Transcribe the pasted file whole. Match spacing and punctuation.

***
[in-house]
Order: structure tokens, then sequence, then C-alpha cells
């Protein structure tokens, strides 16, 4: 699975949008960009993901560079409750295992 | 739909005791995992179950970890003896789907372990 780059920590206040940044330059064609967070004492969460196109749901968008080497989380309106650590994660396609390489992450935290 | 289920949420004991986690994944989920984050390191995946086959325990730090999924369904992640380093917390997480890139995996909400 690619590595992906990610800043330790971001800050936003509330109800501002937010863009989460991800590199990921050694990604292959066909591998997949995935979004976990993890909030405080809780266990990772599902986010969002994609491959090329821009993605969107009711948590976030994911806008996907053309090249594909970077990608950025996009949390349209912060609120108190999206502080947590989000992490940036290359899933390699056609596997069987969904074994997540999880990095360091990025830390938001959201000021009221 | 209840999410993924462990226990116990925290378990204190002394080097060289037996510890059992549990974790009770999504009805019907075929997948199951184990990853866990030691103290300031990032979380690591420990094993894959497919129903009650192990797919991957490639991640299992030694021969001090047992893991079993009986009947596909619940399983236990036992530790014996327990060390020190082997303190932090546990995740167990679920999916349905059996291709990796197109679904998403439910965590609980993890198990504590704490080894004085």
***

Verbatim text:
[in-house]
Order: structure tokens, then sequence, then C-alpha cells
């Protein structure tokens, strides 16, 4: 699975949008960009993901560079409750295992 | 739909005791995992179950970890003896789907372990 780059920590206040940044330059064609967070004492969460196109749901968008080497989380309106650590994660396609390489992450935290 | 289920949420004991986690994944989920984050390191995946086959325990730090999924369904992640380093917390997480890139995996909400 690619590595992906990610800043330790971001800050936003509330109800501002937010863009989460991800590199990921050694990604292959066909591998997949995935979004976990993890909030405080809780266990990772599902986010969002994609491959090329821009993605969107009711948590976030994911806008996907053309090249594909970077990608950025996009949390349209912060609120108190999206502080947590989000992490940036290359899933390699056609596997069987969904074994997540999880990095360091990025830390938001959201000021009221 | 209840999410993924462990226990116990925290378990204190002394080097060289037996510890059992549990974790009770999504009805019907075929997948199951184990990853866990030691103290300031990032979380690591420990094993894959497919129903009650192990797919991957490639991640299992030694021969001090047992893991079993009986009947596909619940399983236990036992530790014996327990060390020190082997303190932090546990995740167990679920999916349905059996291709990796197109679904998403439910965590609980993890198990504590704490080894004085």